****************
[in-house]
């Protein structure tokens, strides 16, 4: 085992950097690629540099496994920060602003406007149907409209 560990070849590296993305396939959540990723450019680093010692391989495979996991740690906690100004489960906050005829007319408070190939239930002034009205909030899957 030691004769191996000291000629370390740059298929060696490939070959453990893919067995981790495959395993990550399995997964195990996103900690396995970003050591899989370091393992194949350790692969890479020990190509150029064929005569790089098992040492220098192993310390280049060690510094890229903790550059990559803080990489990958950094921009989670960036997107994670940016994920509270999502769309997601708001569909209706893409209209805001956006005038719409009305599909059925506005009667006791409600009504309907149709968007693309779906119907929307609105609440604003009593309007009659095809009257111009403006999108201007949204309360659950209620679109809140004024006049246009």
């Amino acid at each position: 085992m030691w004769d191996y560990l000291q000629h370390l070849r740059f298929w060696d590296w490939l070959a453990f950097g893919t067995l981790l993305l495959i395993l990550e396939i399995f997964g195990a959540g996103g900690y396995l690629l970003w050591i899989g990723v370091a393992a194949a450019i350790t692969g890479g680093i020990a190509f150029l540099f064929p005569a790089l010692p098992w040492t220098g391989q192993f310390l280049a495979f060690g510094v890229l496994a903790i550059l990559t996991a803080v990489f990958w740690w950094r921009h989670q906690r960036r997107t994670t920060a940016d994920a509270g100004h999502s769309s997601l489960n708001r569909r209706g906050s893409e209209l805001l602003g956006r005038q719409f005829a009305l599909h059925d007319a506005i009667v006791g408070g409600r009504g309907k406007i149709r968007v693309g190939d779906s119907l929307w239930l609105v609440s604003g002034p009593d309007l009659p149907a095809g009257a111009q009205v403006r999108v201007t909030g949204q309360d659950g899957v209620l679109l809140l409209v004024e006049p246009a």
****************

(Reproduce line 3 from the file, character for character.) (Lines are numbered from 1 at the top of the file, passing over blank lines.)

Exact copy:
């Amino acid at each position: 085992m030691w004769d191996y560990l000291q000629h370390l070849r740059f298929w060696d590296w490939l070959a453990f950097g893919t067995l981790l993305l495959i395993l990550e396939i399995f997964g195990a959540g996103g900690y396995l690629l970003w050591i899989g990723v370091a393992a194949a450019i350790t692969g890479g680093i020990a190509f150029l540099f064929p005569a790089l010692p098992w040492t220098g391989q192993f310390l280049a495979f060690g510094v890229l496994a903790i550059l990559t996991a803080v990489f990958w740690w950094r921009h989670q906690r960036r997107t994670t920060a940016d994920a509270g100004h999502s769309s997601l489960n708001r569909r209706g906050s893409e209209l805001l602003g956006r005038q719409f005829a009305l599909h059925d007319a506005i009667v006791g408070g409600r009504g309907k406007i149709r968007v693309g190939d779906s119907l929307w239930l609105v609440s604003g002034p009593d309007l009659p149907a095809g009257a111009q009205v403006r999108v201007t909030g949204q309360d659950g899957v209620l679109l809140l409209v004024e006049p246009a």